We need compassion towards others: I’ve realized how easy it is to shame people. We shame stay-at-home moms, working moms, single moms, childless women, moms who take up too much space and moms who take up too little space. We know that it’s tough being a mom, so why compare and judge? Why not strengthen and encourage? What if we stopped seeing the world in black and white and realized there’s a whole rainbow of glittering colors out there? When I find myself judging someone, I know who it starts with – me. I find that when I take a moment to check in, the judgment has less to do with them and more to do with my own insecurities.
Our children need compassion: Compassion towards children seems easy enough. I can’t tell you how many nights I’ve watched my children sleeping and realized that I’m absolutely in love with them. Then on the really tough days when I’m compassion fatigued, the fire of resentment burns deep down and I don’t have one ounce of compassion to give. But that’s exactly why we need to slow down and find “compassion in Neverland.”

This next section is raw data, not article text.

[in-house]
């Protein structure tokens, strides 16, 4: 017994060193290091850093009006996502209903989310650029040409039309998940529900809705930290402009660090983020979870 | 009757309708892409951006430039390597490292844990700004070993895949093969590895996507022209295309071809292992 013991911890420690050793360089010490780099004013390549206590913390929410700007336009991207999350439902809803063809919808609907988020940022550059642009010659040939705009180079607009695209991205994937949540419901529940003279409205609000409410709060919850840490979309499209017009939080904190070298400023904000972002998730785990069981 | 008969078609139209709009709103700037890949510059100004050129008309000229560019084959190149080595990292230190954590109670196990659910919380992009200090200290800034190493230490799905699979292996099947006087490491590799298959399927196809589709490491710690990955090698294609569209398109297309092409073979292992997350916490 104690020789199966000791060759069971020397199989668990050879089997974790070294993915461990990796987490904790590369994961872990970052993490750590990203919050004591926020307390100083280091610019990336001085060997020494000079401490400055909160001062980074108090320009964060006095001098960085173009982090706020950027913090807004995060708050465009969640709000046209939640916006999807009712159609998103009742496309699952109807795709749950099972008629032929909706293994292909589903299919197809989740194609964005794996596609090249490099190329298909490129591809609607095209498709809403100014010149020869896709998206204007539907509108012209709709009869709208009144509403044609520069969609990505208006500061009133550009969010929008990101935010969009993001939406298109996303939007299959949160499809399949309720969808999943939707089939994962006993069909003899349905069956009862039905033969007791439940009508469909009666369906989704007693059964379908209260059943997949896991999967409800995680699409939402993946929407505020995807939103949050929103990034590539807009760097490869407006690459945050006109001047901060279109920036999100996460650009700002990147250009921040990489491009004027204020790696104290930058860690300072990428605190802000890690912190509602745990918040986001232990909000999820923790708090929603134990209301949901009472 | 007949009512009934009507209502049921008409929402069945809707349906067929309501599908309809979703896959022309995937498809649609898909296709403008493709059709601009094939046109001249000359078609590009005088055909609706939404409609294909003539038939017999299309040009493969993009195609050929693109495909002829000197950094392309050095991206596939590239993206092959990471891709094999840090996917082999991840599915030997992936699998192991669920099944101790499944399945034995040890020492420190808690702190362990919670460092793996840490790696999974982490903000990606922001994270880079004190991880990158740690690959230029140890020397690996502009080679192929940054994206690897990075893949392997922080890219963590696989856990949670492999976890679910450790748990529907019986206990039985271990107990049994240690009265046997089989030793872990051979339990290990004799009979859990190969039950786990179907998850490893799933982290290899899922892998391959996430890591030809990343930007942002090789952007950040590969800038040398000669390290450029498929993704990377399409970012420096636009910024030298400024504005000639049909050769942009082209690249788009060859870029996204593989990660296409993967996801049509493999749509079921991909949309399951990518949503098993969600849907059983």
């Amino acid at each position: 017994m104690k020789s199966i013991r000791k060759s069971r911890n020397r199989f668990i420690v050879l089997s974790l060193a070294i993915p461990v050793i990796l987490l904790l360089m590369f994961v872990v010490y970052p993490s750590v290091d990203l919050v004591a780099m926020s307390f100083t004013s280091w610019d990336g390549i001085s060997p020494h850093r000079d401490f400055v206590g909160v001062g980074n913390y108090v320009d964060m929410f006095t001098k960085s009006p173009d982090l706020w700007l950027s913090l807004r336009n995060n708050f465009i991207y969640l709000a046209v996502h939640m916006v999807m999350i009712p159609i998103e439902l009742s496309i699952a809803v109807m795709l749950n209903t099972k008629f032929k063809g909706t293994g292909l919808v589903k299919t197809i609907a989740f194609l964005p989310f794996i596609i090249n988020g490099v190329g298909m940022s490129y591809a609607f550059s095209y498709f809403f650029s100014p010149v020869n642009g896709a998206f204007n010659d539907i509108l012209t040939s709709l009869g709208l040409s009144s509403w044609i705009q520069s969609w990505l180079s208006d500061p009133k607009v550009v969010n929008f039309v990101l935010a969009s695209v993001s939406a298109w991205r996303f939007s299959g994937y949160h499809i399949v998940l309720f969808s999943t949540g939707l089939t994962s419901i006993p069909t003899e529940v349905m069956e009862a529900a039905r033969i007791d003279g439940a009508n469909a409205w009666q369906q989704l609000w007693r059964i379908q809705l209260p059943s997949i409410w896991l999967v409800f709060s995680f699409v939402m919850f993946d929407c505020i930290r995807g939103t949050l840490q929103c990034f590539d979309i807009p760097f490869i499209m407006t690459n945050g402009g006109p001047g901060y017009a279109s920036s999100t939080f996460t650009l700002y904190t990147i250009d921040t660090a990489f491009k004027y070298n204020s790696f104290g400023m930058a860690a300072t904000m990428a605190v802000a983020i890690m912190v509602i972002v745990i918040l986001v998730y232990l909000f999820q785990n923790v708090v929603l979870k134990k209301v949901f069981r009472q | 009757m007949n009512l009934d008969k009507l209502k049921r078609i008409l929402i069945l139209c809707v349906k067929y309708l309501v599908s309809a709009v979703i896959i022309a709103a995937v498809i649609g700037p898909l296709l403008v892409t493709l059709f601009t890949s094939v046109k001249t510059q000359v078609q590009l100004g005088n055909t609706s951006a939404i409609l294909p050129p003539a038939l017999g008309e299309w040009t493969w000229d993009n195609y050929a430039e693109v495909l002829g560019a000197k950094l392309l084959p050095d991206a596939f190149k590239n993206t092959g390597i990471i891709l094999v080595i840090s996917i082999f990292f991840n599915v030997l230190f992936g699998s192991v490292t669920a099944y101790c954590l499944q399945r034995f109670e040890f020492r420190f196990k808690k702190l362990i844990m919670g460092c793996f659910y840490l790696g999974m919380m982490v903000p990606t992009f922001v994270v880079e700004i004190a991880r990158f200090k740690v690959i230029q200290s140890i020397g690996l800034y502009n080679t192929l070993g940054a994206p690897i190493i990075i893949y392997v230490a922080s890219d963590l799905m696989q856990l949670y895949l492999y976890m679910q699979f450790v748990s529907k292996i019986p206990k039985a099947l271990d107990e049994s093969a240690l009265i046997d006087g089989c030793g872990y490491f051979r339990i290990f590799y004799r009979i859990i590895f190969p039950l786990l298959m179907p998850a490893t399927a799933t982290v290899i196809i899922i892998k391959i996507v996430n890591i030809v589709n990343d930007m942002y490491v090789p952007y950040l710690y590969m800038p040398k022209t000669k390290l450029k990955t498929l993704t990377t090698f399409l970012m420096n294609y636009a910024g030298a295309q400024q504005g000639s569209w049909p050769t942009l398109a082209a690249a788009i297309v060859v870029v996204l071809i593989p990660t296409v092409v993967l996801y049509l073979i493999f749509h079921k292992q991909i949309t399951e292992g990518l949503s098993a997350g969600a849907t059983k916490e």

Here’s the thing about compassion, our kids notice. My son once told me that when teachers yell at him, he goes into the bathroom and cries. This confession shattered my heart. I couldn’t imagine this usually joyful boy secretly crying in the bathroom. I was devastated, but in some ways, I understood why teachers yell at him. Along with joy, he overflows with energy and activity. He once described it, “My brain wants to move all the time and my body wants to follow it.” Let’s just say, teachers aren’t the only ones guilty of yelling.